Getting lost in the woods when you’re actively spending time hiking and mountaineering is not a rare occurrence. To make it clear: it’s not like you will necessarily get lost every time you go on a forest adventure, but the possibility is always there.
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Wilderness survival requires a set of complex skills accompanied by the will to live. As you maybe know, food supplies in the wilderness are limited.
But did you ever think that they are so limited that you might have to eat tree bark? Well, it’s true – some tree barks are edible.
Use of tree barks through the world’s history
First of all, you need to know that you can only eat the inner part of the bark, the part that’s next to the trunk. Many Native American cultures used the inner bark for food and medicine. Tree bark from pine and other trees were a crucial part of Native American people’s diet. The early explorers of North America noticed acres of land with stripped trees which points to an extreme use of it.
Pine bark bread was a specialty in Sweden and Finland for centuries. People were using rye flour with the baked and ground inner layer of pine tree bark. The Sami People of Norway, Finland, Sweden and some parts of Russia peel big strips from pine trees in spring and dry them for winter use. The bark was consumed fresh, dried or roasted.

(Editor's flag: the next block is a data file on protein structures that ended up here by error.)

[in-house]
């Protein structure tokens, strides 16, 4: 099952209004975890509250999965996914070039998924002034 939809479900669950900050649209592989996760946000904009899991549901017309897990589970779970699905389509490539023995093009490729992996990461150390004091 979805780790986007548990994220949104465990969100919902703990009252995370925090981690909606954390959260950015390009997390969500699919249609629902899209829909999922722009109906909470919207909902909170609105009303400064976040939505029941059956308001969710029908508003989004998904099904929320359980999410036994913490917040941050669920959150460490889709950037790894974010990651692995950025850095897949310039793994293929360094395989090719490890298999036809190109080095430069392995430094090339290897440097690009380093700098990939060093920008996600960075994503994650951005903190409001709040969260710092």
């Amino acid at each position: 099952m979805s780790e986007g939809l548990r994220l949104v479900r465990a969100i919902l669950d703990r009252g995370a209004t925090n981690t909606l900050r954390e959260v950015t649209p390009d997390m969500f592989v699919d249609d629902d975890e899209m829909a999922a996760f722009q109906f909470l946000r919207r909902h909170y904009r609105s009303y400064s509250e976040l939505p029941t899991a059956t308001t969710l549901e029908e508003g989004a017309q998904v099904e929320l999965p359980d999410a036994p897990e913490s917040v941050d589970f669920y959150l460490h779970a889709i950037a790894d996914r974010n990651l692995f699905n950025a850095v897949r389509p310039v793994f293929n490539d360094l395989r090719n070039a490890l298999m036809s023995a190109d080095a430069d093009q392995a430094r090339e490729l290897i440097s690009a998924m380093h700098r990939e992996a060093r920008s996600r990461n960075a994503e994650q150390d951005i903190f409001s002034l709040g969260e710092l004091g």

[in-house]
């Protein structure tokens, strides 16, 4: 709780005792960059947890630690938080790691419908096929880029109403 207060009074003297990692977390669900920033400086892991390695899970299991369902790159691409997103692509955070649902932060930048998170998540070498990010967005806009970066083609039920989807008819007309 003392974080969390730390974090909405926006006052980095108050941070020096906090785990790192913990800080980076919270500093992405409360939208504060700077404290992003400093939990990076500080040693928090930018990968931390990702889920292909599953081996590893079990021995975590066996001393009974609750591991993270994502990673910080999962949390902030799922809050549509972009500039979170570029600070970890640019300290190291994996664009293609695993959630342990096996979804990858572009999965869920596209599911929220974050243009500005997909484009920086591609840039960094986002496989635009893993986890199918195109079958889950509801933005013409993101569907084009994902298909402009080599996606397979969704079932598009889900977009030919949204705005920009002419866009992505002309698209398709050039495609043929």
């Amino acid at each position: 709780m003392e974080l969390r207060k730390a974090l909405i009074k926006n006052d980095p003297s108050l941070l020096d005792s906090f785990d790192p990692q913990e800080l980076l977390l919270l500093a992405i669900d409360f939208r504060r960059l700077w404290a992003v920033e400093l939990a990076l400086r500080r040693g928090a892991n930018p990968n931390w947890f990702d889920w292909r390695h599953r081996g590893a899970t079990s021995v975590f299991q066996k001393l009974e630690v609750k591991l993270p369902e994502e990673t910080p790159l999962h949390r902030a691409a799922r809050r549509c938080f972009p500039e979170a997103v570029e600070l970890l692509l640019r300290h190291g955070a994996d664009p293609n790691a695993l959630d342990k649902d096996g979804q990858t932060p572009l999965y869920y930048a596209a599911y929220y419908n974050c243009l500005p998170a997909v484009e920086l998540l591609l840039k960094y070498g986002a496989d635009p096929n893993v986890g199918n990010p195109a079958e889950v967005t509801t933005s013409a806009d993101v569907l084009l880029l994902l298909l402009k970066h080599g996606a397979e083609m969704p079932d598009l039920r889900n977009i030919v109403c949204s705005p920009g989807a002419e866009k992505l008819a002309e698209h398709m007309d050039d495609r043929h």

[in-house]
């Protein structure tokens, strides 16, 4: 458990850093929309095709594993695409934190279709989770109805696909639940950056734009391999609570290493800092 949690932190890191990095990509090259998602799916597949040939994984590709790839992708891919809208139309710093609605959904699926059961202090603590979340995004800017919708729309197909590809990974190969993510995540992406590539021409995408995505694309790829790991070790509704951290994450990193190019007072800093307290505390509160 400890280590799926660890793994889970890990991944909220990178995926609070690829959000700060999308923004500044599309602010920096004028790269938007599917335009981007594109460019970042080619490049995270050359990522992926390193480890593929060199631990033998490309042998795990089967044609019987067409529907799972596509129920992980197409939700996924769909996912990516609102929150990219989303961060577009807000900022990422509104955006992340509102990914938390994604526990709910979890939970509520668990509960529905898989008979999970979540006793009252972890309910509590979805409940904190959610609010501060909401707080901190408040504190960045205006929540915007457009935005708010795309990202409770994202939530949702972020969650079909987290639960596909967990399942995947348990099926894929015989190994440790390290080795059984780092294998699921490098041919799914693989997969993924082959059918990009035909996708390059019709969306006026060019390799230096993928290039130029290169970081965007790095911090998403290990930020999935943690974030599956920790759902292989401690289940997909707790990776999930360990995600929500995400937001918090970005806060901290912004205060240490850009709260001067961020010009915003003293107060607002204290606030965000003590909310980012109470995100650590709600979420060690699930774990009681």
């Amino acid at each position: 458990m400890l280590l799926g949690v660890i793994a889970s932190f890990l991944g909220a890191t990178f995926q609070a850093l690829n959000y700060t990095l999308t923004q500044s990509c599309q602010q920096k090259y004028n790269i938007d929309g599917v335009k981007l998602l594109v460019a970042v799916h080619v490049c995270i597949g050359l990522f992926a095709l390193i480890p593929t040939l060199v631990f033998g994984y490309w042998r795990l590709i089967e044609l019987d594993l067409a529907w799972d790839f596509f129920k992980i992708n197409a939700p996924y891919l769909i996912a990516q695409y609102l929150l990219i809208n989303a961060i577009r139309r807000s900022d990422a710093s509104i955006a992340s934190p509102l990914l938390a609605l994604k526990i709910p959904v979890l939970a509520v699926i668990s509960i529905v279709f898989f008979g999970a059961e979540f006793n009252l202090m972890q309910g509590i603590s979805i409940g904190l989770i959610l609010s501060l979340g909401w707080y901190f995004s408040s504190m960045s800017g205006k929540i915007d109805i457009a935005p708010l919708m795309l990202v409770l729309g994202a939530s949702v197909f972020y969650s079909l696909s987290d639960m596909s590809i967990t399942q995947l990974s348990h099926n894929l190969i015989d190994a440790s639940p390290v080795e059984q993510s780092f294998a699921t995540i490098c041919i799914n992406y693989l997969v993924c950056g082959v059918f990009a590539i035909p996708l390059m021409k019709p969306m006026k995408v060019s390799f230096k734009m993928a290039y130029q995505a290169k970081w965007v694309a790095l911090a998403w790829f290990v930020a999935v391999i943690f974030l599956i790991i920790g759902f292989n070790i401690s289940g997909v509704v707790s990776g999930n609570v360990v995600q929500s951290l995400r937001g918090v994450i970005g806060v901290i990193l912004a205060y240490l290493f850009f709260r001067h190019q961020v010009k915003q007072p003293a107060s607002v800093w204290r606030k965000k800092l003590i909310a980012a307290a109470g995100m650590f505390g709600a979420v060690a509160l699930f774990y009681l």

Tree bark nutrition facts
Inner tree bark has many good points. For example, you can use the bark from the same tree all around the year. The bark is nutritious and contains 500-600 calories per pound, depending on the type of the tree, the soil and other factors. Nevertheless, all tree barks are rich in digestible starches, some sugar, vitamins, minerals, and tons of fiber, thus good for your stomach. It’s not like it’s the tastiest food ever, but it can save your life for sure.
Which trees have an edible bark?
Pines, Slippery Elm, Black Birch, Yellow Birch, Red Spruce, Black Spruce, Balsam Fir, and Tamarack are the trees that can save your life in the forest. If possible, always choose to eat the Pine or make a pine needle tea which is full of Vitamin C. However, pregnant women should avoid pine needle tea because it’s too strong.
Harvest and preparation of the bark
The first step is to identify the right tree with a book or with instruction from an expert. Then shave the grey and the green layers of the bark until you reach the white or the cream-colored bark. Don’t dig too deep because you don’t want to shave the actual wood, only the bark.
Cut off only the white, soft bark. To fry the bark, you can use it fresh from the tree, put it in a pan with a teaspoon of oil and fry it for a few minutes on each side. It doesn’t taste like jerky, but it’s a decent survival food.
If you want to make a flour from the bark, leave it in the sun until it’s completely dry. After that, collect the dry bark strips and grind them between two stones. If you have a knife, you can cut the bark into smaller pieces before grinding it. The final product will look more like an oatmeal than a wheat flour, but you can make an improvised bread out of it. Good luck!
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